thumbnail Fig. 3

Images of M82 at 118 MHz (upper panel) and 154 MHz (lower panel) made using LOFAR baselines of length between 2 kλ and 60 kλ (robust 0 weighting). At 118 MHz the synthesised PSF (beam) is 5.79′′ × 4.53′′ and the rms noise is σ118 = 0.50 mJy / beam. At 154 MHz the PSF is 4.66′′ × 3.56′′ and the rms noise is σ154 = 0.27 mJy / beam. For deconvolution parameters, see Sect. 3.2. These images show the structure of the extended emission in grey scale (with brightness per respective beam size). The upper panel contours are drawn at (− 10,10,20,40,80,200,300) × σ118 and the lower panel contours are (− 10,10,20,40,80,160,320,500) × σ154. The symbols mark the positions of the sources listed in Table 2. The stars mark the power law-spectrum objects, shown in Fig. 5. The circles mark the turnover-spectrum objects, shown in Fig. 6. The plus signs mark the remaining objects listed in Table 2. Positions are given relative to the M82 position in Table 1.

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In the text
thumbnail Fig. 4

Combined image illustrating the relative brightness between the compact and extended emission at 154 MHz. This image was made by combining (using the task feather in CASA) the RS image (Fig. 3b) with a thresholded version of the INT image, Fig. 2b, only including emission brighter than 4σ. The threshold was needed to remove the relatively strong noise in the INT image which would otherwise distort the weaker parts of the extended emission. Since the brightness difference between compact and extended emission is large, a square-root colour scale is used to better show the large scale emission. The colour scale is in mJy/beam, where the beam is the INT beam in Fig. 2b, i.e., 0.36′′ × 0.23′′. Positions are given relative to the M82 position in Table 1.

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In the text
thumbnail Fig. 5

Spectra of four compact objects detected with LOFAR, and also reported at 408 MHz by Wills et al. (1997). These objects show no low-frequency turn-over at LOFAR frequencies. LOFAR data points are plotted in red. Non-LOFAR data points are VLA and MERLIN, as presented in Table 2 by Allen & Kronberg (1998). A simple power law (Sννα) was fitted and is plotted as a dashed line. The best fit α is given in the respective figure title.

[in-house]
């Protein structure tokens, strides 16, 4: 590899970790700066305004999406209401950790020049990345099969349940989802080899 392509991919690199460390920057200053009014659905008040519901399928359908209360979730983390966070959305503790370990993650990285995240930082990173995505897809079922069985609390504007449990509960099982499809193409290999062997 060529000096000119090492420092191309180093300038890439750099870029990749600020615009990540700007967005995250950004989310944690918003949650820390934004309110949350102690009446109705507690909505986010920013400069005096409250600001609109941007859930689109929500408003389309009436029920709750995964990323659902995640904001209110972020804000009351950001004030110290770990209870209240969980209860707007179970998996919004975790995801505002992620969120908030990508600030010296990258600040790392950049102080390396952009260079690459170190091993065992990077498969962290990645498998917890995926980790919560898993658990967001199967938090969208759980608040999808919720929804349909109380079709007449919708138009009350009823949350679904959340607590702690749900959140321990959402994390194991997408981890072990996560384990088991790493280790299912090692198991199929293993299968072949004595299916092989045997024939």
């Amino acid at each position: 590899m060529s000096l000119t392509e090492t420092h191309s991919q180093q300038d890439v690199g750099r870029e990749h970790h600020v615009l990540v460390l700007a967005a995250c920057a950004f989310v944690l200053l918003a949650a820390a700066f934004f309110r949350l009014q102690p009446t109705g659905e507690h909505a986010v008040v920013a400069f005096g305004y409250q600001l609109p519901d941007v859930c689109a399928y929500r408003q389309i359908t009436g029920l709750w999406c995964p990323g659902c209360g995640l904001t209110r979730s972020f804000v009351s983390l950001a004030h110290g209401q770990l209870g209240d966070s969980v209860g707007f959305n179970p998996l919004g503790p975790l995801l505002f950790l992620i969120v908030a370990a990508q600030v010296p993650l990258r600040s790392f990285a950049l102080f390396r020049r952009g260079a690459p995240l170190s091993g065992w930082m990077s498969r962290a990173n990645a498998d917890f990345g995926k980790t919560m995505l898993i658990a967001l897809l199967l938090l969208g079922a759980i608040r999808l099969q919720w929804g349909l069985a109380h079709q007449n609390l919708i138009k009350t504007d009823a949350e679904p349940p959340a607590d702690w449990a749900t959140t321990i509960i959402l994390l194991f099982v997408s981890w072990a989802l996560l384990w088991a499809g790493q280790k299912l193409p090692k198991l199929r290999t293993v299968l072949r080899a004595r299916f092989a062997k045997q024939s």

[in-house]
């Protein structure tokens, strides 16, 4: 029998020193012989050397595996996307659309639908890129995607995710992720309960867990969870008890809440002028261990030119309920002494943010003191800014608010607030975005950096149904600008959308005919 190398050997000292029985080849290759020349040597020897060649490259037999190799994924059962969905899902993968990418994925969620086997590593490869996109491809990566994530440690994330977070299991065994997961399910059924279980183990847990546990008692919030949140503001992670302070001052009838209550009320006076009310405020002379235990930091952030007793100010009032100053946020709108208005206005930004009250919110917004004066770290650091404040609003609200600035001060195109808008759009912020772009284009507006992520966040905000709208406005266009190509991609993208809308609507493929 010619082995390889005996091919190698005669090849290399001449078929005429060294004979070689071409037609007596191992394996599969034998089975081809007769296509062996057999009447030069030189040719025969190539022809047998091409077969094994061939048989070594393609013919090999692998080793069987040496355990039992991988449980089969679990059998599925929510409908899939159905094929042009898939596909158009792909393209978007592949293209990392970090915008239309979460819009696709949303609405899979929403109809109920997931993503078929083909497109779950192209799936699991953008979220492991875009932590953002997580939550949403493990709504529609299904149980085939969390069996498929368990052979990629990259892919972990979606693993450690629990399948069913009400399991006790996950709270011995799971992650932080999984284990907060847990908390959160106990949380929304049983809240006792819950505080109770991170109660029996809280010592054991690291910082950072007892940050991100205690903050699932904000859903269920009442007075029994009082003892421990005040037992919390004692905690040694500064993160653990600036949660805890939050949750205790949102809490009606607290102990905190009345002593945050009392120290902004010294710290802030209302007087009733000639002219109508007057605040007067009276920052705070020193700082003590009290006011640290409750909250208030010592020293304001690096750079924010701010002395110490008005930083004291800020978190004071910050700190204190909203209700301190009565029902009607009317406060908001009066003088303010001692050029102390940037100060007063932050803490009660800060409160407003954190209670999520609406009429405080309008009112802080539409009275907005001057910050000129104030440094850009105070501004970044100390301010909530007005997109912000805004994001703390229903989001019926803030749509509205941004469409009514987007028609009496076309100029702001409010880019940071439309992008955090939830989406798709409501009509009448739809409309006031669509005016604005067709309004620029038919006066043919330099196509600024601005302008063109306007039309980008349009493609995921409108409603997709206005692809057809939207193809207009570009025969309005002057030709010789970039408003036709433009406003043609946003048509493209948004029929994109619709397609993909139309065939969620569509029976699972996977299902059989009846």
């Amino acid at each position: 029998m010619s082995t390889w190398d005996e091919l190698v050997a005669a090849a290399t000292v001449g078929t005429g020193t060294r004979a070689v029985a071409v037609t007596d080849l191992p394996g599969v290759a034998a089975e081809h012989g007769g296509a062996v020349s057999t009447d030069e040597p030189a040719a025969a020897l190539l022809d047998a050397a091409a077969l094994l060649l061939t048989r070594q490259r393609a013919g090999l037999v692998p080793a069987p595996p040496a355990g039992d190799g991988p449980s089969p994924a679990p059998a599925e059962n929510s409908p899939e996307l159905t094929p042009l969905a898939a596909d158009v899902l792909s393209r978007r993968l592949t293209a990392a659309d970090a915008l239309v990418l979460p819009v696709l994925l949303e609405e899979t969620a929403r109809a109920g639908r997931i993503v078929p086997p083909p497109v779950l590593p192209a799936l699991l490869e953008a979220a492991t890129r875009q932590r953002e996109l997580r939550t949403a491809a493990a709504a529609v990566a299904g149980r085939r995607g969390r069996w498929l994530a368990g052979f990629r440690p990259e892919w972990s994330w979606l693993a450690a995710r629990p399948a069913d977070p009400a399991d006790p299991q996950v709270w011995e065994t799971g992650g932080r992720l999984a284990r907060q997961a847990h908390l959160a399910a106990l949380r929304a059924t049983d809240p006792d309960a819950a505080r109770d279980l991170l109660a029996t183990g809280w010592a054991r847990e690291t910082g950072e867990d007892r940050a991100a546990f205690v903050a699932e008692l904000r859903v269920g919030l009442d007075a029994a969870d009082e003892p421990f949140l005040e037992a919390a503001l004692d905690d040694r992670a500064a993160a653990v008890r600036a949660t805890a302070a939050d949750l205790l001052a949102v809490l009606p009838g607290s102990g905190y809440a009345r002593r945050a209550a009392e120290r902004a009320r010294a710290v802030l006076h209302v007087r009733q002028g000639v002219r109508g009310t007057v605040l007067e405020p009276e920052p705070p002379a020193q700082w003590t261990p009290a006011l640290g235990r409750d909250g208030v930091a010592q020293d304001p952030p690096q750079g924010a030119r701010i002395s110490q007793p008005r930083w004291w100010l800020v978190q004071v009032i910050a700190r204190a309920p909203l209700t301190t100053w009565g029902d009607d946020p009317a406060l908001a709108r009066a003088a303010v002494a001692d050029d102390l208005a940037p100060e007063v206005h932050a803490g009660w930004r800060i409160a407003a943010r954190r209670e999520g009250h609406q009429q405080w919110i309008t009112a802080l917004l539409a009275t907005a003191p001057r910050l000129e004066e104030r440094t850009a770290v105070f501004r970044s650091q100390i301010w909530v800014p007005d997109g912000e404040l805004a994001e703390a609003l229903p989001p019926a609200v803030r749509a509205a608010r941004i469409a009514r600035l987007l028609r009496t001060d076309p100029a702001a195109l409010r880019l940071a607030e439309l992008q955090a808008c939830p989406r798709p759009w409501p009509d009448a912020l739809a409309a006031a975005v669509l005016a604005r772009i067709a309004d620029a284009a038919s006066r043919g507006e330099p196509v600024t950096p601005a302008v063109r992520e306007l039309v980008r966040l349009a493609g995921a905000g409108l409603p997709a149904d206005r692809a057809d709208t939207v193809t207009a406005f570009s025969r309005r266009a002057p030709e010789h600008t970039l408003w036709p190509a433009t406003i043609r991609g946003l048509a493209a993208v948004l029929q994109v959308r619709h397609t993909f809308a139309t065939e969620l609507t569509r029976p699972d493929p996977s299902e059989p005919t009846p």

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In the text
thumbnail Fig. 6

Spectra of six objects detected with LOFAR, and also reported at 408 MHz by Wills et al. (1997). Five of these are compact and listed in Table 2, while “47.37+68.0” is resolved and discussed in Sect. 4.6. These objects show evidence of a low-frequency turn-over at LOFAR frequencies. LOFAR data points are plotted in red. Non-LOFAR data points are VLA and MERLIN, as presented in Table 2 by Allen & Kronberg (1998). A model of SNR spectra was fitted to each object as described in Sect. 4.5. The best fit spectral index α and emission measure EM are given in the respective figure title.

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In the text
thumbnail Fig. 7

Zoom on four weak but resolved features seen in Fig. 2b. The LOFAR 154 MHz-beam is shown in the lower left corner. Each feature is briefly discussed in Sect. 4.6 where flux densities and positions are given. Colours are LOFAR 154 MHz, contours are eMERLIN at 1.6 GHz (σ1.6 = 16 μJy / beam, Pérez-Torres et al. 2014), see respective panel text for contour levels. The top panels show two shell-like structures; the top-left is identified as the SNR listed as “47.37+68.0” by Wills et al. (1997), while the top-right is uncatalogued. The bottom-left panel shows a linear feature and bottom-right shows a resolved but not clearly shell-like object. Note that the bottom-left panel covers a larger area on sky, and has lower contour levels, compared to the other three panels. We note a minor positional offset of approximately 60 mas between the LOFAR and eMERLIN images, see Sect. 4.1 for a brief discussion on positional accuracy.

Open with DEXTER
In the text